Coroner Walter McCaron would later state he was appalled that than many people were staying in such a small place. He called for an immediate investigation in Chicago’s flophouses. A few days later a crackdown began and many of the Skid Row “hotels” were closed.

Two weeks after the fire a coroner’s jury said the owner, two operators, Anthony Dykes, night watchman of the hotel and Harvey were negligent by not reporting the fire immediately. Ben Glassman, one of the operators would fined $200 for a building code violation for not having sprinklers.None of the five charges would ever be indicted. The 29 bodies were buried in cemeteries around Chicago by the end of February.

Crystal Pistol – Chicago, Illinois


1452 N. Wells – Chicago – WH 4-9231
Western Style Steak, home-made Chili, Steer Berger, Served by Our Pistol Packin Mamas! Featuring Largest Stein in Old Town – 12 oz.
Entertainment Nightly

The Crystal Pistol opened sometime in the 1960s as a sort of Old West burlesque saloon in the middle of Old Town Chicago. Enticing customers with swinging doors and go-go dancers in the windows, the Crystal Pistol served up stiff drinks and bawdy nightlife.


Chicago Tribune – April 25, 1973

The atmosphere would change in 1973, as the Crystal Pistol and 13 other establishments in Old town were raided and charge with illegal solicitation of drinks and/or keeping a disorderly house.


The Crystal Pistol didn’t last much longer. The best I can figure is that the raid, combined with changing tastes were the causes of death.

Fritzel’s – Chicago, Illinois


New York Public Library

Fritzel’s was an incredibly popular place. For more than 30 years, the restaurant at 201 N. State Street in the Loop was the place to be seen. Friztel’s catered to the celebrity, politician, athlete and upper crust of society in and visiting Chicago.

Famous sports names such as Yogi Berra, Whitey Ford and Mickey Mantle would visit when the Yankees were in town. Joe Dimaggio was said to be a lifetime member, and during the halcyon days, then-wife Marilyn Monroe would accompany Joltin’ Joe.  Mayor Richard J. Daley, singer Tony Bennett and comedian Phyllis Diller were just some of the Fritzel’s regulars.

How did the restaurant get so popular? The answer: food. Their menu of as many as one hundred exquisitely prepared items dazzled. The restaurant was spotless. No detail was overlooked. Joe Jacobson was the man responsible for Fritzel’s success.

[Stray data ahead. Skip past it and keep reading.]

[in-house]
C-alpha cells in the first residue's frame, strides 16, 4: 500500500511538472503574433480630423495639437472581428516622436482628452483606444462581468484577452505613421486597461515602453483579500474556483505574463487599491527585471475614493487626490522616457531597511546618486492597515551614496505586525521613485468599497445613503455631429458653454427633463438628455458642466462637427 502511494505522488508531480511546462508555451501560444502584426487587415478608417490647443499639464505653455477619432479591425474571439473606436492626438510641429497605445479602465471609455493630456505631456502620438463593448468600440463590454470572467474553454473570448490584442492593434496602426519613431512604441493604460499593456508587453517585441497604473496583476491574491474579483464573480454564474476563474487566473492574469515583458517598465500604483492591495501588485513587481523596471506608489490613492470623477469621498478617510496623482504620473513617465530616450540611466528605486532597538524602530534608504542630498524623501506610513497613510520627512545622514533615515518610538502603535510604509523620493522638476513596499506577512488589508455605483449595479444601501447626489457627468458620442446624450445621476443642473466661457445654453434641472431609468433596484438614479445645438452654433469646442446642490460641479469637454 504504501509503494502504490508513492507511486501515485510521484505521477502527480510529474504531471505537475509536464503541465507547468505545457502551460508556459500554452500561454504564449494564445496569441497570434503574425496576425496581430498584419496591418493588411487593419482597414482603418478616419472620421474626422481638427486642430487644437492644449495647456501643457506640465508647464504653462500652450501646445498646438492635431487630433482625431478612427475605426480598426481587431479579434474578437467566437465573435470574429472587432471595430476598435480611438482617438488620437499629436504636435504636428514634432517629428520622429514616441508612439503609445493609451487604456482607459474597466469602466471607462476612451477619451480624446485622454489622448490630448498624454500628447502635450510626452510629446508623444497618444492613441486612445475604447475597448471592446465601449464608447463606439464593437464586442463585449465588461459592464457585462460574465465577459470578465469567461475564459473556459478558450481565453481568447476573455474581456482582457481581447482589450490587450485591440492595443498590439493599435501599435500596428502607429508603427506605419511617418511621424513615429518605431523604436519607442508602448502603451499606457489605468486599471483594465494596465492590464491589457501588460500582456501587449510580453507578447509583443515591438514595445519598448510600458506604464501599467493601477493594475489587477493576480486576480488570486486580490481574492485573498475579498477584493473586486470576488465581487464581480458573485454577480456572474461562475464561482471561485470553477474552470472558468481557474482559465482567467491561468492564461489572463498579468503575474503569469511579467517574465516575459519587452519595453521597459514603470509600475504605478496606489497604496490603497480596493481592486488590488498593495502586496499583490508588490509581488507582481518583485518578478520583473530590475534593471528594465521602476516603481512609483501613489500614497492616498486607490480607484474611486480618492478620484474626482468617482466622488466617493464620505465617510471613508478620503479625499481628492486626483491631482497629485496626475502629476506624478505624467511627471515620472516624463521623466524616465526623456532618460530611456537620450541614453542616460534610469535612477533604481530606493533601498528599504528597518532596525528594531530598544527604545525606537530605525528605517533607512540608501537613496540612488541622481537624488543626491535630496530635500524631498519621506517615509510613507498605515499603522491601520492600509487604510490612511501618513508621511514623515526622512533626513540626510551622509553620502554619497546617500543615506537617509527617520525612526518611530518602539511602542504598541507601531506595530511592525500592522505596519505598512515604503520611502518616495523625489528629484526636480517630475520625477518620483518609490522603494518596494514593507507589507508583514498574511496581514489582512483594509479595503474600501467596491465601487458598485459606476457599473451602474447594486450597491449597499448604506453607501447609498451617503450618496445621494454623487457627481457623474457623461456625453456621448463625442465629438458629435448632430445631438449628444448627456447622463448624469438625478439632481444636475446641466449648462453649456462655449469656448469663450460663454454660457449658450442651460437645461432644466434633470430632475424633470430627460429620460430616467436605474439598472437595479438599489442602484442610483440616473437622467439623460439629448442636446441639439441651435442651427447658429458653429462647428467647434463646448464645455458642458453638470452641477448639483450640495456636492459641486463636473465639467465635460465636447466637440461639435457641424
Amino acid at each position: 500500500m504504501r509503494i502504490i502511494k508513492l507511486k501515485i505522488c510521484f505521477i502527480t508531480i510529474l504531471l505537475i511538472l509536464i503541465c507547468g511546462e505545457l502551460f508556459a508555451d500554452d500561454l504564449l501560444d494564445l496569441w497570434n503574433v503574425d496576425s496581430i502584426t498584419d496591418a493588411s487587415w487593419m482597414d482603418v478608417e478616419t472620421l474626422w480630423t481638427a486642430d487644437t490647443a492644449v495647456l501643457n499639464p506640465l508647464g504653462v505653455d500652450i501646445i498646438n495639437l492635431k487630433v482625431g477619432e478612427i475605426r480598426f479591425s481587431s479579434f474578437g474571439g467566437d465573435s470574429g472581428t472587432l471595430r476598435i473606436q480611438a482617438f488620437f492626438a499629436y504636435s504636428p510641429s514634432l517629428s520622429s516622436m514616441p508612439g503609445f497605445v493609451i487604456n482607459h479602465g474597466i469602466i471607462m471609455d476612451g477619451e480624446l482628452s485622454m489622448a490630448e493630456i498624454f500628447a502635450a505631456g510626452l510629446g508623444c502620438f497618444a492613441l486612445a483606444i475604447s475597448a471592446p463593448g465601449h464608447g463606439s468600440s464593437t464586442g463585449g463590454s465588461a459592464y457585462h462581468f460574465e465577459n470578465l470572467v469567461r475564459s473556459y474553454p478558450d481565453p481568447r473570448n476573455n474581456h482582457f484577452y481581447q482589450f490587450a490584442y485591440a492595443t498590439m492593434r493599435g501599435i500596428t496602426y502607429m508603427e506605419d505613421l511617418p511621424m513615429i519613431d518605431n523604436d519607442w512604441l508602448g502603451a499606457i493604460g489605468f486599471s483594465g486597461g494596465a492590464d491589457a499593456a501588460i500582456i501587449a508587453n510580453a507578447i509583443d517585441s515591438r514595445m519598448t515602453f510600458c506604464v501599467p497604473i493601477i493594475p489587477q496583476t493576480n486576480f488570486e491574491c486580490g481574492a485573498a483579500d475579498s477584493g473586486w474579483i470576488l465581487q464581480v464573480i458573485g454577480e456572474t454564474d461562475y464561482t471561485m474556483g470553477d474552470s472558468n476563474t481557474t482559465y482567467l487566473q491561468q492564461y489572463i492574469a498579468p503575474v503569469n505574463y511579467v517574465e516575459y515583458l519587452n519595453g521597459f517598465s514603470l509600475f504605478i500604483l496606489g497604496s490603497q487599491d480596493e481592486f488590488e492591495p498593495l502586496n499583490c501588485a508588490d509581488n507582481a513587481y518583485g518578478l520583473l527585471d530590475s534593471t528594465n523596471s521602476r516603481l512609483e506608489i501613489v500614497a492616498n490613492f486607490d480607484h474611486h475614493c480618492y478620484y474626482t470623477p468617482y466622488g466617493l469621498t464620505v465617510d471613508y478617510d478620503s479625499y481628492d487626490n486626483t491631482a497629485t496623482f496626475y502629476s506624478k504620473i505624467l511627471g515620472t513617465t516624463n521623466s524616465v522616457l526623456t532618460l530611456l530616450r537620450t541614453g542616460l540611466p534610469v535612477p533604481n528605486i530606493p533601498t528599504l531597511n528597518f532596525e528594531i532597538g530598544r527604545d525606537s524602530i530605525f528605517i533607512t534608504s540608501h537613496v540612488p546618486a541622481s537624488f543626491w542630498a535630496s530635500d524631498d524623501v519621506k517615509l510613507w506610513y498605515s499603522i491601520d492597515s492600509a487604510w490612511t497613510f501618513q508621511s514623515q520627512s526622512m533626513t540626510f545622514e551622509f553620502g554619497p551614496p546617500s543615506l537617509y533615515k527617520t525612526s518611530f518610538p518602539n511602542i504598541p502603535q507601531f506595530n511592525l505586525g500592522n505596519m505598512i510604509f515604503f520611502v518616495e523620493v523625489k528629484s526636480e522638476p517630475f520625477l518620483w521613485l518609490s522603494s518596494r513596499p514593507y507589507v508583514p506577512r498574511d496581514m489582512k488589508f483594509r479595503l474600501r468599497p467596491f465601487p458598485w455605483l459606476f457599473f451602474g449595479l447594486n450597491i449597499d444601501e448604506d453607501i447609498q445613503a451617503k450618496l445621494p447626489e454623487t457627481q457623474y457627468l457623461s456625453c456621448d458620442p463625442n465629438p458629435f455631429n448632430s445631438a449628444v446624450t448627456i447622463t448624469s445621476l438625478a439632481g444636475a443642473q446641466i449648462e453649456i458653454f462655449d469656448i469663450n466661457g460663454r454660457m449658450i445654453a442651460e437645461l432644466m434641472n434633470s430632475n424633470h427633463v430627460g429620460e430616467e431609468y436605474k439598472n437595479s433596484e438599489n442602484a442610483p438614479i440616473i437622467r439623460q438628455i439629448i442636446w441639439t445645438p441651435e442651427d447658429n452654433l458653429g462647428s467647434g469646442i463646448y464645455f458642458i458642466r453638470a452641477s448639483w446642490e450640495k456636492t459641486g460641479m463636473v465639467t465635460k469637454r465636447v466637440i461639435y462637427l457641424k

Ironically, Joe Jacobson was more identified with Frtizel’s than Mike Fritzel, Jacobson’s former partner. The two were proprietors of the Chez Paree nightclub at 610 Fairbanks Court in Chicago and opened Fritzel’s in 1947. Mike Fritzel retired in 1953 and Jacobson became sole owner. Fritzel’s really started then.


The menu with lots of options – New York Public Library

“Joe was very particular about the food,” Nancy Jacobson, his widow, recalled in the 1980s.”He would go into the kitchen, and if he saw a baked potato outside an oven, he would throw it in a wastebasket and tell the kitchen help, ‘Don’t ever send anything out to anyone unless it’s straight from the oven.'” The staff was also under strict cleanliness and preparation guidelines. Joe Jacobson was no-nonsense.

Jacobson himself was always incredibly neat and tidy. With a trademark, long black cigar, the debonair restaurateur would often walk the floor and became well-known to the clientele. He was a celebrity to the celebrities.


Frtizel’s boomed through the 1950s and ’60s. However, tastes were changing and the restaurant would soon struggle. Fritzel’s fell victim to negative perception about the clout of its patrons. Dennis Swenie, a former police officer in Chicago, allegedly told a grand jury that “it’s taboo for policemen to write tickets for autos illegally parked in front of Fritzel’s.” The restaurant also felt dated. The interior was a reminder of the “good old days” that people wanted to move past in the late 1960s.